The Bush administration ran into strong opposition in a federal appeals court Thursday as government lawyers tried to stop a lawsuit delving into Vice President Dick Cheney's contacts with energy industry executives and lobbyists.

Appeals judges Harry Edwards and David Tatel suggested the White House had no legal basis for asking them to block a lower court judge from letting the case proceed.

"You have no authority" to ask the appeals court to intervene, Edwards told a government attorney during arguments. He added later, "You have no case."

The appeals judges gave no indication when they would issue a ruling. The administration has taken the unusual step of coming to the appeals court in the midst of the case.

Federal agencies have disclosed 39,000 pages of internal documents related to the work of Cheney's energy task force, which itself has produced nothing, claiming the need for confidential advice to the president from his top advisers.

U.S. District Judge Emmet Sullivan has ruled that the Sierra Club and Judicial Watch may be entitled to a limited amount of information about the meetings that Cheney and his aides had with the energy industry in formulating the White House's energy plan.

The plan, adopted four months after President Bush took office, favored opening up public lands to oil and gas drilling and a wide range of other steps backed by industry.

The few meetings the Bush White House has acknowledged having relating to the work of Cheney's task force were those with Enron Corp. executives. Company representatives met six times with Cheney or his aides on the nation's energy policy, including a half-hour discussion between the vice president and then-Enron chairman Ken Lay. After meeting with Lay, Cheney said the administration would not support price caps on wholesale energy sales in California.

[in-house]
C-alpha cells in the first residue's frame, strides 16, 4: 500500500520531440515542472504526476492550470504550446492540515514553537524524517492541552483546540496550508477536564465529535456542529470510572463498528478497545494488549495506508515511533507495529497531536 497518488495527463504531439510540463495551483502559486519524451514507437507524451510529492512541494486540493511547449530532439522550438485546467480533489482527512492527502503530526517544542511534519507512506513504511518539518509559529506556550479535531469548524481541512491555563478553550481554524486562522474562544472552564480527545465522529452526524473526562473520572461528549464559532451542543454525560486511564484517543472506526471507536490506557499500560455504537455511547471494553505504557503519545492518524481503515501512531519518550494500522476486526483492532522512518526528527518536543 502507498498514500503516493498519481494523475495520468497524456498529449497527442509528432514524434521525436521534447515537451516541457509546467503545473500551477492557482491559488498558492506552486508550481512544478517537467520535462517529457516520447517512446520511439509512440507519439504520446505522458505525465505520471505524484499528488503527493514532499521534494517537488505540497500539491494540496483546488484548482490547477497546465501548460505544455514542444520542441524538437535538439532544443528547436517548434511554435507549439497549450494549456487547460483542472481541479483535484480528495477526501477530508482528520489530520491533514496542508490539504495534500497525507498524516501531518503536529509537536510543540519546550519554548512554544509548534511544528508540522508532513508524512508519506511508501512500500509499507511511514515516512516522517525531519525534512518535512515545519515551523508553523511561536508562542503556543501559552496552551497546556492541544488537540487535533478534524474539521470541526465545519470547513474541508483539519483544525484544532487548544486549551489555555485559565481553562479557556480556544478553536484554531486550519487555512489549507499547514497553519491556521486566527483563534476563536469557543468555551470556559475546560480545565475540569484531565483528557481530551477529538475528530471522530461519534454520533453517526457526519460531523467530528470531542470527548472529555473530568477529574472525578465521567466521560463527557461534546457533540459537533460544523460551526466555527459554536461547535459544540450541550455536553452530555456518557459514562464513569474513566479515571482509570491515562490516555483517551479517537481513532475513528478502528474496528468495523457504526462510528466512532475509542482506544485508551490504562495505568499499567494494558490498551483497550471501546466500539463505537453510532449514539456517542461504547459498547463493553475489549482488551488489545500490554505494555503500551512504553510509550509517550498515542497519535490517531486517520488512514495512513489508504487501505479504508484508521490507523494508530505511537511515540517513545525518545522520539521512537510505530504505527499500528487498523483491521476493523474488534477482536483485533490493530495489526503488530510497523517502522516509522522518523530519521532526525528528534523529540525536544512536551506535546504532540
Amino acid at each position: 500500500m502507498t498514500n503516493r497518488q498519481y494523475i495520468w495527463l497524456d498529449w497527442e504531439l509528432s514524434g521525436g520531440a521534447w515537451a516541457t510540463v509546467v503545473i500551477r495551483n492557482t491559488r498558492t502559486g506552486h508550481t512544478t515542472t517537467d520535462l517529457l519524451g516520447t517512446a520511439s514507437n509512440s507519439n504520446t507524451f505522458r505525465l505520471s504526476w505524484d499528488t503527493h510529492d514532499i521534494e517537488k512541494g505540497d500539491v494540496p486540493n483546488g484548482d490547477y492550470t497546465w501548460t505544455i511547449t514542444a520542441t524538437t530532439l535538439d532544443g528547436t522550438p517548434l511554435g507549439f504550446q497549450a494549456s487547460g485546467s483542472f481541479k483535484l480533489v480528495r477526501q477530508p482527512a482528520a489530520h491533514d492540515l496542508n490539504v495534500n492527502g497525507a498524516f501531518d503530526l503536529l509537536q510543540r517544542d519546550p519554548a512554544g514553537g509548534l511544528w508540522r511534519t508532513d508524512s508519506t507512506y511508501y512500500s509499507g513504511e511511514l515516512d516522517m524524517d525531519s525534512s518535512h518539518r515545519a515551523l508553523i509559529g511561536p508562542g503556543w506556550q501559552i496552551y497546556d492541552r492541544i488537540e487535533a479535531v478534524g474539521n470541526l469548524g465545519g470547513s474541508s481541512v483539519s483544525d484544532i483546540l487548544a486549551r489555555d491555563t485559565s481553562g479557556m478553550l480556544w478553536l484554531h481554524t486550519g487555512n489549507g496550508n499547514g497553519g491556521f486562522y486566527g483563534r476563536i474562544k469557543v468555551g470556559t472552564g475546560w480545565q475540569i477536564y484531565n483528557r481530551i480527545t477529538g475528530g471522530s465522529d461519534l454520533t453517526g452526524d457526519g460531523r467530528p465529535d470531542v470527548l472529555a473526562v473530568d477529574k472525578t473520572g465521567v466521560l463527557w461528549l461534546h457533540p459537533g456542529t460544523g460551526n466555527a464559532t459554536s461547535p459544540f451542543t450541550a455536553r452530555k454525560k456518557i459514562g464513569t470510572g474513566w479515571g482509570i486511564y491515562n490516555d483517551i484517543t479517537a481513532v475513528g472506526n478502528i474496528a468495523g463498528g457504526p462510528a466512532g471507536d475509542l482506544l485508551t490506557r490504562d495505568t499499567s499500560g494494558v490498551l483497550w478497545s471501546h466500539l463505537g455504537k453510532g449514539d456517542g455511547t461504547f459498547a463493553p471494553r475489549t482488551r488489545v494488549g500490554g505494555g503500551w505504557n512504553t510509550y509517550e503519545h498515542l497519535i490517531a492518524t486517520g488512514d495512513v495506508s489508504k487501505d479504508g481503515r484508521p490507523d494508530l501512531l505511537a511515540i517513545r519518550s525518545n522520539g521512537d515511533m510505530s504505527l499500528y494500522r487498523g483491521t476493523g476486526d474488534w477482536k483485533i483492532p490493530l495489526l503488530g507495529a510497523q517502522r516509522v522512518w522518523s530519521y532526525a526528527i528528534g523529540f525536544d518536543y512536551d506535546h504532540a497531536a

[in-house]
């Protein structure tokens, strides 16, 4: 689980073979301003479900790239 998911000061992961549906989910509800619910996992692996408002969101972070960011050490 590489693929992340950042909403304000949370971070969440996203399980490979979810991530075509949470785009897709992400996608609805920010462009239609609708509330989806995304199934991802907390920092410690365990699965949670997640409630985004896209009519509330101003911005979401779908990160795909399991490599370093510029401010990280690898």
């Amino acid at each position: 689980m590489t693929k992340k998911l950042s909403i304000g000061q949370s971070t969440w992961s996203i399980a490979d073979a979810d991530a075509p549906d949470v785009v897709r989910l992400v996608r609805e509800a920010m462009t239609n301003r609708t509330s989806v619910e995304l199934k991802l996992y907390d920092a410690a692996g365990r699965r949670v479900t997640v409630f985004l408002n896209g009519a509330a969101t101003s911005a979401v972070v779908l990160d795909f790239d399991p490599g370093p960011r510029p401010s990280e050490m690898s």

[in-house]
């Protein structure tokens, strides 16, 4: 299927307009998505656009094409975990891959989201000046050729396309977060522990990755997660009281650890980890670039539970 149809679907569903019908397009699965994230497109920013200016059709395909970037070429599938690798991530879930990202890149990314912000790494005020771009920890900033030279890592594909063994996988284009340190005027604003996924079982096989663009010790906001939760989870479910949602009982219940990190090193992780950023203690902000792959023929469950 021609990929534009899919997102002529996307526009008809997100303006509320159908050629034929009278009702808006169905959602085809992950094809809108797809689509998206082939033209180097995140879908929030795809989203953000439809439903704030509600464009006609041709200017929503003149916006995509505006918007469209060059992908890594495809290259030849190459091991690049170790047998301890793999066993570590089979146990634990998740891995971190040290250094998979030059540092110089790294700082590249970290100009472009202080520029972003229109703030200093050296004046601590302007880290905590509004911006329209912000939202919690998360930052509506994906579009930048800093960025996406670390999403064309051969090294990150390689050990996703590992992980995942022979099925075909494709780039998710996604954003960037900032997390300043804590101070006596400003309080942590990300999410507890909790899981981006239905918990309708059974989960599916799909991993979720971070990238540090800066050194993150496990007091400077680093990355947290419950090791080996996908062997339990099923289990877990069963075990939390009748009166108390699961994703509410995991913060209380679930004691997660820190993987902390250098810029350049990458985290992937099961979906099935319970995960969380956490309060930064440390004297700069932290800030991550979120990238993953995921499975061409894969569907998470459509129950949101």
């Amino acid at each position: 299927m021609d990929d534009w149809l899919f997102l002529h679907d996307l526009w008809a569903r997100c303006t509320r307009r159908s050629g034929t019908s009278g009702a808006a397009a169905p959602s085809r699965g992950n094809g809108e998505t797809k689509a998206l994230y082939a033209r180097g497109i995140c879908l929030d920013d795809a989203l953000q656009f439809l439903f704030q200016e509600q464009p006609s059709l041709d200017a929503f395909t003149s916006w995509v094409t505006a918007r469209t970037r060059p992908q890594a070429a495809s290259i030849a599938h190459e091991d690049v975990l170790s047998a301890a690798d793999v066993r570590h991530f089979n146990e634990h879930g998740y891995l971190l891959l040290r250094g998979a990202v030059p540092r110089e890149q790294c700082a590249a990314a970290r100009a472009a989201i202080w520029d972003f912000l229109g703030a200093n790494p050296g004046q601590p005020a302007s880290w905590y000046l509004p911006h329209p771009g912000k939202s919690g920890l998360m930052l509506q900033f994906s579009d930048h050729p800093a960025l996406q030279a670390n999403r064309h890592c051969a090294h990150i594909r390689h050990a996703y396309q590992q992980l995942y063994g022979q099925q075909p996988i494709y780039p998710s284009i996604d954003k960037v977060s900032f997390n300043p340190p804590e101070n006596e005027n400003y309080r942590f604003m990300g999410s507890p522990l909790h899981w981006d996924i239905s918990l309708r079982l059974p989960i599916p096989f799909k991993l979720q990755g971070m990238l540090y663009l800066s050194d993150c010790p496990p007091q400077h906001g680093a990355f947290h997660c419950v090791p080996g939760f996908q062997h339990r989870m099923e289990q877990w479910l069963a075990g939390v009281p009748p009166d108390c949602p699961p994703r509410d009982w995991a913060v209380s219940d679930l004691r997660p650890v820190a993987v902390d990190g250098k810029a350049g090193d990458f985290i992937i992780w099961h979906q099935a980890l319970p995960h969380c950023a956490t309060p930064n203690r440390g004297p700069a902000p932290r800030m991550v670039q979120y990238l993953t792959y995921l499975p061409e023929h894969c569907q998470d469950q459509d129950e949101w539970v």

Edwards, a Carter-era appointee, and Tatel, an appointee of President Clinton, said the administration has failed to show that it is suffering legal harm at the hands of the lower court.

The third member of the panel, Appeals Judge A. Raymond Randolph, expressed doubt that the Cheney task force is required under the law to disclose information about its inner workings. However, Randolph, an appointee of Bush's father, questioned whether the administration should be seeking appeals court intervention.

Tatel and Edwards pressed the government on why it hadn't sought to narrow the scope of information requests rather than simply trying to block them altogether.

The government's position is that the current record in the case is sufficient.

The administration says it has demonstrated that the makeup of the task force was limited to government officials. But the groups that are suing allege that participants from industry effectively became members of the task force in assembling the White House's energy policy.